The research found that the larger portion of healthcare expenditure in Singapore is not covered by insurance.
Singapore placed 28th in the Global Retirement Index by Natixis Investment Managers, keeping its fourth consecutive top 30 performance since 2015. The Lion City lagged behind other Asian countries such as Japan and Korea which finished at the 22nd and 24th spots, respectively.
The city-state’s strong spot was recorded in its country’s financial system and the level of returns to savings and investment and the preservation of the purchasing power of savings. Despite this, Singapore slipped to second place in the finances in retirement performance, giving away the top spot to last year’s second runner-up, New Zealand.
The finances sub-index showed Singapore’s strong performance with multiple top 10 indicator finishes due to its low tax burdens, a low dependency ratio of elderly who rely on the working populace, higher interest rates, and good governance.
Switzerland topped the index for 2018, defeating Norway which dropped two places whilst Iceland moved up one rank to second place.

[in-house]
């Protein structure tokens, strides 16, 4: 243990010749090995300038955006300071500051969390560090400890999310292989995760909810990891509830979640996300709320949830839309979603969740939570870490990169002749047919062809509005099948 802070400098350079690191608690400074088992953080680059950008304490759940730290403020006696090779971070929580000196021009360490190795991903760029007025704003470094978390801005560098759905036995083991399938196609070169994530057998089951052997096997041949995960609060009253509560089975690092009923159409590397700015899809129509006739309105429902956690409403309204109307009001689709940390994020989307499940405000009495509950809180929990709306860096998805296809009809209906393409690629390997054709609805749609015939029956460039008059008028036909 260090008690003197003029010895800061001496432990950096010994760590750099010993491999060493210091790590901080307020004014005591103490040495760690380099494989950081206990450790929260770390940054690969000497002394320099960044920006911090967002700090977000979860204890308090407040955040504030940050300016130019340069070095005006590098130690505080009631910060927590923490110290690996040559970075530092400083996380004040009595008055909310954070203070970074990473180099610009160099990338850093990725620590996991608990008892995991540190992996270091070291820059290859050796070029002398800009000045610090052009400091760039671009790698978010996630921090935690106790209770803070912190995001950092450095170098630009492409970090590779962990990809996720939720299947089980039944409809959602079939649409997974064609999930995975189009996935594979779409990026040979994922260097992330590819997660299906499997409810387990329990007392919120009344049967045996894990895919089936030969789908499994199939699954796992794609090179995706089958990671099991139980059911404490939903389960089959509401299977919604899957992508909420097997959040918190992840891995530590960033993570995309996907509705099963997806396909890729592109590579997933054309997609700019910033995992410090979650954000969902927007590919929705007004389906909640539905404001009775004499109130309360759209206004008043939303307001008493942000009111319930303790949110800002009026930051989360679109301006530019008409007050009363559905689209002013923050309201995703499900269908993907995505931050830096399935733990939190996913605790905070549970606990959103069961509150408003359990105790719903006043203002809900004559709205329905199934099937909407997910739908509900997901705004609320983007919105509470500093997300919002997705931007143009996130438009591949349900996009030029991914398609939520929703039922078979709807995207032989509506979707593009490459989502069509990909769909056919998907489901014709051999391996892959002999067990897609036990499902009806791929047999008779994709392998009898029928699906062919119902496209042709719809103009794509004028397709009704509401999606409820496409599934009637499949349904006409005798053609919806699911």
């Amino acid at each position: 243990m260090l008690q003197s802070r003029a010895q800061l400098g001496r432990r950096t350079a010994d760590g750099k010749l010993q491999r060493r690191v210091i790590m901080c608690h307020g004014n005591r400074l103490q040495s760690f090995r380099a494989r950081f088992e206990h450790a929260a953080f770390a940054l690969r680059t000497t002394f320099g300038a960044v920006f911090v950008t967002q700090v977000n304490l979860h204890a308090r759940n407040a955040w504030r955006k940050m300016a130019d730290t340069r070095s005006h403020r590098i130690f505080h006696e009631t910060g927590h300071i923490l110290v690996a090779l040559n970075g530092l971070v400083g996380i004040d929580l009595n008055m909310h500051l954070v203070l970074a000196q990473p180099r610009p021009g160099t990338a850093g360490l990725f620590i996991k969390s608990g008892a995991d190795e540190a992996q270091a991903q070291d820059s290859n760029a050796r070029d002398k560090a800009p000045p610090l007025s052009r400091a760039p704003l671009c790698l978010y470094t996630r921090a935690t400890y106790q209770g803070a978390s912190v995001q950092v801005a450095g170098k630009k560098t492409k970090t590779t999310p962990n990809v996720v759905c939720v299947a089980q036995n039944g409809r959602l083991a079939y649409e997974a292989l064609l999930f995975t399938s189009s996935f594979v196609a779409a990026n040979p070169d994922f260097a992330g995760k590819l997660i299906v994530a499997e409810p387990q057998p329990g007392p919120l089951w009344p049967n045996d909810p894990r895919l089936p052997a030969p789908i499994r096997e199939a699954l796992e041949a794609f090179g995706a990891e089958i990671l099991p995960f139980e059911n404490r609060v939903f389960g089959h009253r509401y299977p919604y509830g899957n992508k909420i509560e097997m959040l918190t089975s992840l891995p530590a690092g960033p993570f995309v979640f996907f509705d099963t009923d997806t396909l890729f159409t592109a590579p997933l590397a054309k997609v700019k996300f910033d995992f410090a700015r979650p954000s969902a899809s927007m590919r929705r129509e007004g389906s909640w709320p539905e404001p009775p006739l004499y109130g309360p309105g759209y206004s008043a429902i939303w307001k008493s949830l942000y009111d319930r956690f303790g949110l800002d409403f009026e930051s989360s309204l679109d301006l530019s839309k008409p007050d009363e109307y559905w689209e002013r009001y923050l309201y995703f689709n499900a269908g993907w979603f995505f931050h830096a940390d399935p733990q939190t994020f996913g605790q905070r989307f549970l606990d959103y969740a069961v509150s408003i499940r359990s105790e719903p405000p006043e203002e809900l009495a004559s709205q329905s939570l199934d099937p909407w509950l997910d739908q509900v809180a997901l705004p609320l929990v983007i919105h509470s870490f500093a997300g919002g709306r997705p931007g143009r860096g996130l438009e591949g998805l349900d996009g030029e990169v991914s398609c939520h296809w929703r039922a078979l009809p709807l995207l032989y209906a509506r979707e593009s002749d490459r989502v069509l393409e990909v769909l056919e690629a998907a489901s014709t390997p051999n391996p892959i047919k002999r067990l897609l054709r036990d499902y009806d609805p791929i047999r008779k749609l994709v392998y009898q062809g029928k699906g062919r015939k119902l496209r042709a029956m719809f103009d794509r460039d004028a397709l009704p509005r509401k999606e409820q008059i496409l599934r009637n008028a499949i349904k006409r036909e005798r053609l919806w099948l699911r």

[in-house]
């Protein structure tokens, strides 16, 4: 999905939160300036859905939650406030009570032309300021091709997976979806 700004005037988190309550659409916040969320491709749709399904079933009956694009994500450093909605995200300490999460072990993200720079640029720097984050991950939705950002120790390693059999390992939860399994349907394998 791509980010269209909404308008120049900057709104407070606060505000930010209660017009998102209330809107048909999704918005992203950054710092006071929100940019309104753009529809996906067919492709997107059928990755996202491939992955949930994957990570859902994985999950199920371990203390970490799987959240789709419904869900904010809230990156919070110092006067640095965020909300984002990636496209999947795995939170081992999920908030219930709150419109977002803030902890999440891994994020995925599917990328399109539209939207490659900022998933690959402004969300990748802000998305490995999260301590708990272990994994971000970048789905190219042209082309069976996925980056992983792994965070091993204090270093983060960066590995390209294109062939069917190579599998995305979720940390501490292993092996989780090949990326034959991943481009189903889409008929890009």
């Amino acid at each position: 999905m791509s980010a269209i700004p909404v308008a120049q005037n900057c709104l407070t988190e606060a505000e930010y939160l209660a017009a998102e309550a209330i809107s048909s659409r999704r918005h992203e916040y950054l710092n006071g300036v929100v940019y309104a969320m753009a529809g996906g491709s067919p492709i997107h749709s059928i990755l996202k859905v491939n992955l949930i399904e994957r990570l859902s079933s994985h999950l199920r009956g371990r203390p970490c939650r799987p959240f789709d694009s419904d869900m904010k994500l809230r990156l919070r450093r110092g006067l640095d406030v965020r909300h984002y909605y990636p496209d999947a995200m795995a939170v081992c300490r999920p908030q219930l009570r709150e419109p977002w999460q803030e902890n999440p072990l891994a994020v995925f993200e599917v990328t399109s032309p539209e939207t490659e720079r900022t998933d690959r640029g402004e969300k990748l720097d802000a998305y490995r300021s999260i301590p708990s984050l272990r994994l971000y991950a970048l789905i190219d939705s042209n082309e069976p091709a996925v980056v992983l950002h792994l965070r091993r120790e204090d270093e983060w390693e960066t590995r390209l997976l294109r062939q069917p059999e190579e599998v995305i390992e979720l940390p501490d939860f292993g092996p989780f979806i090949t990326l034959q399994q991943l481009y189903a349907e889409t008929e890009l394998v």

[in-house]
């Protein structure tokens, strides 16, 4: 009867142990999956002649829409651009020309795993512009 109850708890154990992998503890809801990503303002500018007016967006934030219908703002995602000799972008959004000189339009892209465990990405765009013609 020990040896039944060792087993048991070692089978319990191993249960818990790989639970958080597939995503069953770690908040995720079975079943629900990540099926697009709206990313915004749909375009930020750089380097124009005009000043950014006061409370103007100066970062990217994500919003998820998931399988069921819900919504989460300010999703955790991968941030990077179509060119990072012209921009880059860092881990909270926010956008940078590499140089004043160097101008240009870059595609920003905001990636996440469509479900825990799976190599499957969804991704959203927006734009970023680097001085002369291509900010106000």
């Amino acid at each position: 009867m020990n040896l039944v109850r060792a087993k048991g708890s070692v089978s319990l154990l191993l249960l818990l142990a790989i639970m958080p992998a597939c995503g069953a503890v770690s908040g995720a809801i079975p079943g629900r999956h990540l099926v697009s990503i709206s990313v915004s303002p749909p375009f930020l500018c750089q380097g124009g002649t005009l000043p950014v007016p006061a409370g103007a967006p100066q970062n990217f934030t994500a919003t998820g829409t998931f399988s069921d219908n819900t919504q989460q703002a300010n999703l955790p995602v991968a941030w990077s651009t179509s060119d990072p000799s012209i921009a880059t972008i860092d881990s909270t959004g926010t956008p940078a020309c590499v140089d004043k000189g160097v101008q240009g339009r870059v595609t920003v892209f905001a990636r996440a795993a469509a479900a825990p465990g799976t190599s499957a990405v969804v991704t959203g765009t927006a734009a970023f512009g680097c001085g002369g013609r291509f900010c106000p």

Meanwhile, the study found that Singapore can still improve its requirement security as the larger portion of healthcare expenditure in the Lion City is not covered by insurance. Despite this, Singaporeans have the seventh highest life expectancy.
In a previous study by Natixis, it was found that 84% of Singapore investors feel that funding for their silver years is increasingly their responsibility.
“With an increased life expectancy, embracing a mindset of proactive retirement planning becomes more critical in ensuring financial security in their silver years”, Natixis Investment managers Asia Pacific executive managing director Madeline Ho said.
The said study also showed that Singaporeans are smarter when it comes to saving for retirement compared to global counterparts in terms of having a general figure in mind for how much they will need to save, and how much of their annual income they need to save to fund their desired lifestyle in retirement.
The Index incorporates 18 performance indicators that examine the factors that drive retirement security across 43 countries.
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